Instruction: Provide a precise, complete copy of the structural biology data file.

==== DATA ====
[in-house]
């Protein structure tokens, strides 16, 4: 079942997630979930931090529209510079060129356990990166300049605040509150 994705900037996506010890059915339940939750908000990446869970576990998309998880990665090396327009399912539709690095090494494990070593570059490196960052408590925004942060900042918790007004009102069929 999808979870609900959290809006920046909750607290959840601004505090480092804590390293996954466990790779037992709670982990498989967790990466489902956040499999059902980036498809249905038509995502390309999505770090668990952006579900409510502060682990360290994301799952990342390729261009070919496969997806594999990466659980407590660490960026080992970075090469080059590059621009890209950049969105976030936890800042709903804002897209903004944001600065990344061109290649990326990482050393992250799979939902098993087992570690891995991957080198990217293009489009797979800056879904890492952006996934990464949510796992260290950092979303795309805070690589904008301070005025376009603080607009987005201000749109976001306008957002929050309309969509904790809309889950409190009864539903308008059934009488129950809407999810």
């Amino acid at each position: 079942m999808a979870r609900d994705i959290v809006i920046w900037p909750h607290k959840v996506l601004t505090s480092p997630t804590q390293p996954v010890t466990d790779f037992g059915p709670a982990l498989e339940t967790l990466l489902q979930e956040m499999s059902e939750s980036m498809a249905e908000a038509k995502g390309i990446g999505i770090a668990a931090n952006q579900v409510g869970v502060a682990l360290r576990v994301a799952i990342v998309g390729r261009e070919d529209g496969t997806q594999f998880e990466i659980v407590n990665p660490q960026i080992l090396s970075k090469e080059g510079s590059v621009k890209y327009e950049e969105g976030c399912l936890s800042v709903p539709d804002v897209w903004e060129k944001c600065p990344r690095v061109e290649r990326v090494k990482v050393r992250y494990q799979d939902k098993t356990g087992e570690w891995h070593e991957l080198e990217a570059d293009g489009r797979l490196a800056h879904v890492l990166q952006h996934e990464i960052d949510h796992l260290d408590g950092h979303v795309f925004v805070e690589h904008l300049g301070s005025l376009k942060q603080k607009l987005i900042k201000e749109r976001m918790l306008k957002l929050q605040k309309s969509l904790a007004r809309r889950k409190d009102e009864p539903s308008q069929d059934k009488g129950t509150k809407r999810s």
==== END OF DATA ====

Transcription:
[in-house]
């Protein structure tokens, strides 16, 4: 079942997630979930931090529209510079060129356990990166300049605040509150 994705900037996506010890059915339940939750908000990446869970576990998309998880990665090396327009399912539709690095090494494990070593570059490196960052408590925004942060900042918790007004009102069929 999808979870609900959290809006920046909750607290959840601004505090480092804590390293996954466990790779037992709670982990498989967790990466489902956040499999059902980036498809249905038509995502390309999505770090668990952006579900409510502060682990360290994301799952990342390729261009070919496969997806594999990466659980407590660490960026080992970075090469080059590059621009890209950049969105976030936890800042709903804002897209903004944001600065990344061109290649990326990482050393992250799979939902098993087992570690891995991957080198990217293009489009797979800056879904890492952006996934990464949510796992260290950092979303795309805070690589904008301070005025376009603080607009987005201000749109976001306008957002929050309309969509904790809309889950409190009864539903308008059934009488129950809407999810």
């Amino acid at each position: 079942m999808a979870r609900d994705i959290v809006i920046w900037p909750h607290k959840v996506l601004t505090s480092p997630t804590q390293p996954v010890t466990d790779f037992g059915p709670a982990l498989e339940t967790l990466l489902q979930e956040m499999s059902e939750s980036m498809a249905e908000a038509k995502g390309i990446g999505i770090a668990a931090n952006q579900v409510g869970v502060a682990l360290r576990v994301a799952i990342v998309g390729r261009e070919d529209g496969t997806q594999f998880e990466i659980v407590n990665p660490q960026i080992l090396s970075k090469e080059g510079s590059v621009k890209y327009e950049e969105g976030c399912l936890s800042v709903p539709d804002v897209w903004e060129k944001c600065p990344r690095v061109e290649r990326v090494k990482v050393r992250y494990q799979d939902k098993t356990g087992e570690w891995h070593e991957l080198e990217a570059d293009g489009r797979l490196a800056h879904v890492l990166q952006h996934e990464i960052d949510h796992l260290d408590g950092h979303v795309f925004v805070e690589h904008l300049g301070s005025l376009k942060q603080k607009l987005i900042k201000e749109r976001m918790l306008k957002l929050q605040k309309s969509l904790a007004r809309r889950k409190d009102e009864p539903s308008q069929d059934k009488g129950t509150k809407r999810s």